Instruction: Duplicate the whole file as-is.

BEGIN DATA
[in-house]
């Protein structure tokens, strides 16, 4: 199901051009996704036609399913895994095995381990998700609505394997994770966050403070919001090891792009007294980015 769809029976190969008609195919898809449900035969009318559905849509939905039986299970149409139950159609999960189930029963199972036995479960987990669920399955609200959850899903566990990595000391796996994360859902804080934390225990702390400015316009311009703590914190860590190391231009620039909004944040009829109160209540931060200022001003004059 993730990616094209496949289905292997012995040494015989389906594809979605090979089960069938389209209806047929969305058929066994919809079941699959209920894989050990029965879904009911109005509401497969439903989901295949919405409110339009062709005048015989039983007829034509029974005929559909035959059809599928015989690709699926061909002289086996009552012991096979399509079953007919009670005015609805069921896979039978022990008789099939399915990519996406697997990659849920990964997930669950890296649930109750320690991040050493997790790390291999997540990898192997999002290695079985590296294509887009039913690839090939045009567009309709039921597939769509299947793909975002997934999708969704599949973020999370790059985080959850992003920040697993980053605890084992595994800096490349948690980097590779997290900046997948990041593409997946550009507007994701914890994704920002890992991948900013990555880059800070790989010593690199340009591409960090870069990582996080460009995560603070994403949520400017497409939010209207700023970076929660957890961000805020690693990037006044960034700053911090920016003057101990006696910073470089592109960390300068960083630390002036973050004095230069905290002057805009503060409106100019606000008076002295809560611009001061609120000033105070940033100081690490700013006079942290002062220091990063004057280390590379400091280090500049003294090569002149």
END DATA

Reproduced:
[in-house]
């Protein structure tokens, strides 16, 4: 199901051009996704036609399913895994095995381990998700609505394997994770966050403070919001090891792009007294980015 769809029976190969008609195919898809449900035969009318559905849509939905039986299970149409139950159609999960189930029963199972036995479960987990669920399955609200959850899903566990990595000391796996994360859902804080934390225990702390400015316009311009703590914190860590190391231009620039909004944040009829109160209540931060200022001003004059 993730990616094209496949289905292997012995040494015989389906594809979605090979089960069938389209209806047929969305058929066994919809079941699959209920894989050990029965879904009911109005509401497969439903989901295949919405409110339009062709005048015989039983007829034509029974005929559909035959059809599928015989690709699926061909002289086996009552012991096979399509079953007919009670005015609805069921896979039978022990008789099939399915990519996406697997990659849920990964997930669950890296649930109750320690991040050493997790790390291999997540990898192997999002290695079985590296294509887009039913690839090939045009567009309709039921597939769509299947793909975002997934999708969704599949973020999370790059985080959850992003920040697993980053605890084992595994800096490349948690980097590779997290900046997948990041593409997946550009507007994701914890994704920002890992991948900013990555880059800070790989010593690199340009591409960090870069990582996080460009995560603070994403949520400017497409939010209207700023970076929660957890961000805020690693990037006044960034700053911090920016003057101990006696910073470089592109960390300068960083630390002036973050004095230069905290002057805009503060409106100019606000008076002295809560611009001061609120000033105070940033100081690490700013006079942290002062220091990063004057280390590379400091280090500049003294090569002149």